Thursday, February 28, 2013

From Denying to Defining

As promised, I am breaking away from the mommy posts for a minute. The only thing that has to do with this topic is the situations becoming a mom has put me in, forcing me to take a second look at humility, reliance, and the mirror.

I had a revelation. An epiphany. Or perhaps I just finally admitted something I already knew. I struggle with codependency. Cue: Hello, my name is Jamie, and I am codependent. 

I've always prided myself on being loyal in relationship and friendships. I've gleaned satisfaction from going above and beyond in my jobs. I have happily contributed my talents when the opportunity arose. I have never blinked when carrying out a favor asked by a friend or stranger. And, I relish the chance to be the hostess. 

On the other hand, I let myself become a doormat when relationships and friendships become one-sided or unhealthy. I put too much concern into jobs that neither ask for nor appreciate extra effort. I run myself ragged trying to impress people. I do favor after favor, even for those who don't need/appreciate/reciprocate. And, I am always exhausted after prepping, cleaning, cooking, baking, hosting, and cleaning. So my realization is that I am doing these things not for other people, but for myself to gain approval from other people. 

I would be ashamed to count and admit the number of times I have made excuses for other people's behaviors as though I was personally responsible for their actions or carelessness. I shudder to think of the excuses I have made for others to MYSELF. It's not because I am blind to shortcomings; rather, I somehow feel if I were to accept another person's poor choice and move on, I would be also claiming that lack of judgment. I have been defining myself by others' successes or failures, which explains my need to over-support and under-criticize those in my life. Hello, my name is Jamie, and I am codependent.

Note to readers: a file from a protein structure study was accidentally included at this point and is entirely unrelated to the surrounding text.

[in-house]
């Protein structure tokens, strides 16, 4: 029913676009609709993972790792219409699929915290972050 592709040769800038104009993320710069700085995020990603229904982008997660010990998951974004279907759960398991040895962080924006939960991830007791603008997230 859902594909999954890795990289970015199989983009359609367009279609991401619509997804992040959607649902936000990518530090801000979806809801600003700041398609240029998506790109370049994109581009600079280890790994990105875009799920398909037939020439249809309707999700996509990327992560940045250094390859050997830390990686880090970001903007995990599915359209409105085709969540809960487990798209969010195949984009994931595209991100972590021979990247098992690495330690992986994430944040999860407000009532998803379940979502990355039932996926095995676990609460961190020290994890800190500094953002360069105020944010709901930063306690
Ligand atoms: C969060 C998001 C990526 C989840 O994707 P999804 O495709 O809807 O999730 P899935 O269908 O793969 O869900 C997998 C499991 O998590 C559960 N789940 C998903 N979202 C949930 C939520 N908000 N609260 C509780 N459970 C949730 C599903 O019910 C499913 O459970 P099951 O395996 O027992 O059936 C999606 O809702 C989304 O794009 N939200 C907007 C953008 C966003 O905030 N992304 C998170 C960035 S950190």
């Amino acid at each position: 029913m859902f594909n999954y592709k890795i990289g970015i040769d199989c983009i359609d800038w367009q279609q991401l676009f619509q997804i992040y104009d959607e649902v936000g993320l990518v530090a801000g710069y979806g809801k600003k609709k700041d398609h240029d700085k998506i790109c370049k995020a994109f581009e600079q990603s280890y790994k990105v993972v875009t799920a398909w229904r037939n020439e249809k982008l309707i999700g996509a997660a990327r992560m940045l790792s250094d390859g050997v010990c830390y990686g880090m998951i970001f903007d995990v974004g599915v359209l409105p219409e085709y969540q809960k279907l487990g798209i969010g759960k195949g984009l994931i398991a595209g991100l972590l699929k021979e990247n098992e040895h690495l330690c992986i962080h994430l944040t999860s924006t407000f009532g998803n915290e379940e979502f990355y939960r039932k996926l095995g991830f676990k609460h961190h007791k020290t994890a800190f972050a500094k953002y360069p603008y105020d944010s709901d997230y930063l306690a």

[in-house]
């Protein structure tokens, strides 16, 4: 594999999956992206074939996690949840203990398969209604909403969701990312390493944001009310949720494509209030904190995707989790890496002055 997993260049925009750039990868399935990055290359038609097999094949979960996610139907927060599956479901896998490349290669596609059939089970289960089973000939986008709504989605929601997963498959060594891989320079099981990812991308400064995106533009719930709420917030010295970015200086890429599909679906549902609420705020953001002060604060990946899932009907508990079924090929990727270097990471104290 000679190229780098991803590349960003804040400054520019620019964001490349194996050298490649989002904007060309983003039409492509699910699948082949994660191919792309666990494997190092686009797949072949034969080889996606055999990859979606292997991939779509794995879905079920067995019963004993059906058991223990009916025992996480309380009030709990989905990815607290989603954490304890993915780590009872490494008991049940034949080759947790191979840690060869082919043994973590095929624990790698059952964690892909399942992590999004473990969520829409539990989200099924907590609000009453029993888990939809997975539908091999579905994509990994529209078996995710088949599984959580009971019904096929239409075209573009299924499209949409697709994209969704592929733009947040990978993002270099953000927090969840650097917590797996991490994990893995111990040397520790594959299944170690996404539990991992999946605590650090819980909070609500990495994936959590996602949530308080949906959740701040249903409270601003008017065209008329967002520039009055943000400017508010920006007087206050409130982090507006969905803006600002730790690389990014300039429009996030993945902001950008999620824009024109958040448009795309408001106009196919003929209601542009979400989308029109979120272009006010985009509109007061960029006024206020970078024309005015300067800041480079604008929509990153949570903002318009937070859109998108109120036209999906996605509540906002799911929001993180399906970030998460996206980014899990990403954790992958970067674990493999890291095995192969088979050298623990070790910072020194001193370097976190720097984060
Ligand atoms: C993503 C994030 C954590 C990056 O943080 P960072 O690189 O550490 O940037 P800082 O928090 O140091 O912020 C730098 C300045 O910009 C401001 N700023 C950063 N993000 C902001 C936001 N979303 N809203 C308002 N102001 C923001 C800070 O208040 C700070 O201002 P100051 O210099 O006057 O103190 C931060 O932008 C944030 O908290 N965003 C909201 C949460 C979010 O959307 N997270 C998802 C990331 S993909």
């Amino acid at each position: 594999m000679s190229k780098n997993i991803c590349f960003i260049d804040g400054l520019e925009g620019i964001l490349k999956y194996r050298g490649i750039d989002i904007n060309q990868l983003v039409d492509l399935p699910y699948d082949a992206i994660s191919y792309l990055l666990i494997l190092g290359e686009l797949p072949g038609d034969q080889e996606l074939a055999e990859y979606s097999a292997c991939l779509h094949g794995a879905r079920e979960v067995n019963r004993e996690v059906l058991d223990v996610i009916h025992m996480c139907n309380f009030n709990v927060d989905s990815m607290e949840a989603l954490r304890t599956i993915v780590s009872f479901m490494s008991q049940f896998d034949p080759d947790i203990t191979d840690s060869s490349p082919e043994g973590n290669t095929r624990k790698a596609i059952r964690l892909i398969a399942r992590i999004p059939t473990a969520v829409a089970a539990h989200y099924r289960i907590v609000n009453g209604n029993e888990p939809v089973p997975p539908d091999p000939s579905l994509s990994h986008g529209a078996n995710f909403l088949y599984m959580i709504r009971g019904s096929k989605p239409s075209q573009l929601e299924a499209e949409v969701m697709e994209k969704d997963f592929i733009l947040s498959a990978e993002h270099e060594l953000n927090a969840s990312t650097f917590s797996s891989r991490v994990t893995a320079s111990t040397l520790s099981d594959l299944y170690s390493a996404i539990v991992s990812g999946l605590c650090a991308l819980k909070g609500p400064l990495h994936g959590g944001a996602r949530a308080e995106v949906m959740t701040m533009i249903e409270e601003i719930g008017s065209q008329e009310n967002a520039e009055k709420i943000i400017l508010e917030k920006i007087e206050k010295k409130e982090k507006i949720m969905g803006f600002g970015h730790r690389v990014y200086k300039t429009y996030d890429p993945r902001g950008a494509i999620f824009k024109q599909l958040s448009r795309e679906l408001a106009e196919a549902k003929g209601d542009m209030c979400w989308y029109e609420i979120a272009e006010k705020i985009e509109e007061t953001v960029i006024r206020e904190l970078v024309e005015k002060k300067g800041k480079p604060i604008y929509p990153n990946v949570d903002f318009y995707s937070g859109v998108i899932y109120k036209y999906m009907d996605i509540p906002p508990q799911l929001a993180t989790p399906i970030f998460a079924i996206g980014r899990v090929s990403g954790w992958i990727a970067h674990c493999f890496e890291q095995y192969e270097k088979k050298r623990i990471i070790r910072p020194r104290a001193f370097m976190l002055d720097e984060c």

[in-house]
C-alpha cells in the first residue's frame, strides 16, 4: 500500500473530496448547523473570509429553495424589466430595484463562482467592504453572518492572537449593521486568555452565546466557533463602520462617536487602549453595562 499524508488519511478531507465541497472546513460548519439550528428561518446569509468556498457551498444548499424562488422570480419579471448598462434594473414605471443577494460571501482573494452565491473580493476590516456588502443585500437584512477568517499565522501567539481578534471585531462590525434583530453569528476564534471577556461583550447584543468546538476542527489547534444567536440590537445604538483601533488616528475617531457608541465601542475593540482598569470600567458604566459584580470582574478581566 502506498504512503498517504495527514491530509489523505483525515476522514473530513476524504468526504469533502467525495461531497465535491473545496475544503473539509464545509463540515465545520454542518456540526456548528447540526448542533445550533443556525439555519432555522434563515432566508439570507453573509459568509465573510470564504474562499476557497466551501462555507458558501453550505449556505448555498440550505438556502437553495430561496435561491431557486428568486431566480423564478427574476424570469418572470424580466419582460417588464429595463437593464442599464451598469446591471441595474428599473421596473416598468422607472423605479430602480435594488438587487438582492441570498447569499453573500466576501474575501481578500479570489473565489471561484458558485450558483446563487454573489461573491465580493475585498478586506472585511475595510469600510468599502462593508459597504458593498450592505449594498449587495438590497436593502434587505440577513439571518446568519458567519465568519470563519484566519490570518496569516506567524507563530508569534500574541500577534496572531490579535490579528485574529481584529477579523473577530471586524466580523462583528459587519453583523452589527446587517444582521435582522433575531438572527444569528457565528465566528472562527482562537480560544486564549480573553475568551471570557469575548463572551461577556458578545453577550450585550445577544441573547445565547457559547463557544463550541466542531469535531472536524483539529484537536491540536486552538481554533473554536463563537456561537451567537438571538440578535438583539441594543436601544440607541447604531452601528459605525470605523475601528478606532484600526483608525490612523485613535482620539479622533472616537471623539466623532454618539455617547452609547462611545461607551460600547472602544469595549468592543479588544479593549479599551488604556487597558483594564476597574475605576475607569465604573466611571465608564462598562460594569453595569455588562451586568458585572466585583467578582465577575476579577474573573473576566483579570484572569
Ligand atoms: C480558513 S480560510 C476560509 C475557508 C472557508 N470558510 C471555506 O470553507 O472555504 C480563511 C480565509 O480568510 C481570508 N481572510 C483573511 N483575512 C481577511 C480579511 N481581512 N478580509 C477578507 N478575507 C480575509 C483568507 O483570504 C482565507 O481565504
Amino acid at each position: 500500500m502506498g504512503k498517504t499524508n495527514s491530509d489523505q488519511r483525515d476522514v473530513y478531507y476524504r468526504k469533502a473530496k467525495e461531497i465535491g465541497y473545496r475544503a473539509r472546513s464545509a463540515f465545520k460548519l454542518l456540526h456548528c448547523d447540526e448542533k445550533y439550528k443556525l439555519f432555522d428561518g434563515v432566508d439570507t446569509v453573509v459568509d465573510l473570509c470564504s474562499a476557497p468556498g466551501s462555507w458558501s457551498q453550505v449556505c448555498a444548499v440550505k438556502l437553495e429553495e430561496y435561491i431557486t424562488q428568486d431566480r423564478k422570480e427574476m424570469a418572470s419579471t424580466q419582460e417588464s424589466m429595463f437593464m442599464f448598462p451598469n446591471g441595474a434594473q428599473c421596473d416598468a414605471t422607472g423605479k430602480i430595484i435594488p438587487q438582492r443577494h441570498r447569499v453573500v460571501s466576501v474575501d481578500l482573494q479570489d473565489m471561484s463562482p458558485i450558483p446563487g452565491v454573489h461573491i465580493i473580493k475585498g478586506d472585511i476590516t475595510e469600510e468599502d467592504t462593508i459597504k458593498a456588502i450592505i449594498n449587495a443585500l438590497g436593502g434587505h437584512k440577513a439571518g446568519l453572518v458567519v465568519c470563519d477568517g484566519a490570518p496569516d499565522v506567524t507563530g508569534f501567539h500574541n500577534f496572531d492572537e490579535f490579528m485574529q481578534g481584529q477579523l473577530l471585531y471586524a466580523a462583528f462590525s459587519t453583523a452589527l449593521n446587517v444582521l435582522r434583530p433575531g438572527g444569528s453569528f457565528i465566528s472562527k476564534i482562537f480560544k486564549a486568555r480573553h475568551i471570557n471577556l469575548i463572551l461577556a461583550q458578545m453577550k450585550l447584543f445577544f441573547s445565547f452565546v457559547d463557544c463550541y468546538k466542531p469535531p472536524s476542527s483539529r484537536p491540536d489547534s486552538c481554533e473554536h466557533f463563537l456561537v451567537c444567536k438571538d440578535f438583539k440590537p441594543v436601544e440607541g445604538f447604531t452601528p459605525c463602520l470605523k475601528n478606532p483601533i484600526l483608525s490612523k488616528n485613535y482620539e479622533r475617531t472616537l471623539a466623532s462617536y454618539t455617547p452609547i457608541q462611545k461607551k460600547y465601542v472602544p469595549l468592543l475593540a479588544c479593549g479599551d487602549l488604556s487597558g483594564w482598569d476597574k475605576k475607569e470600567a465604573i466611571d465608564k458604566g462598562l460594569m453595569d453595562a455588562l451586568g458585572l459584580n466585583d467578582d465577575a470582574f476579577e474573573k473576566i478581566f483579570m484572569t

No one ever directly pointed this out to me. At least, not in these words. I have definitely heard the message "you do too much" or "you give them too much credit" or "you're wasting your time". I even have had a few people give me informal book reports on Boundaries (I even received a copy of this one) and Codependent No More. I silently pitied their plight, but be glad they were working to improve their situation. Hello, Pot? This is Kettle.

But no one threw up a banner in my face and held an intervention to let me know what was happening. So I just never stopped to think about what I was doing or who I was. After all, as long as I did what others needed and helped them figure out who they were, I was a good person. See anything wrong with that picture? I am starting to. 

I found this interesting article on defining your own codependency. It's terrifying and freeing. Since acknowledging the problem is always step one, I can start spending my efforts on drawing healthy boundaries for myself (i.e. the line between being kind and being used, the line between listening and getting over-involved) and also learn to accept the generosity of others. I can allow everyone around me to be their very own person without me taking credit or fault in their actions. I realize all of this sounds a bit narcissistic, and perhaps it is, but I do claim all of my thoughts and efforts to be in good heart, just misguided direction. 

Part of the process may change and reshape my life as I know it. I may finally recognize some unhealthy relationships and move on. I may discover a piece of myself that needs more focus and work. I may even read that book on boundaries. I do know I need to address this now. Because I hear kids can really screw with even the most balance, sane personalities. 

After publication note: Right after publishing and sharing, I found this on Donald Miller's blog (great author). So nice to know I'm not alone.

Tuesday, February 12, 2013

From "I Understand" to "I've Been There"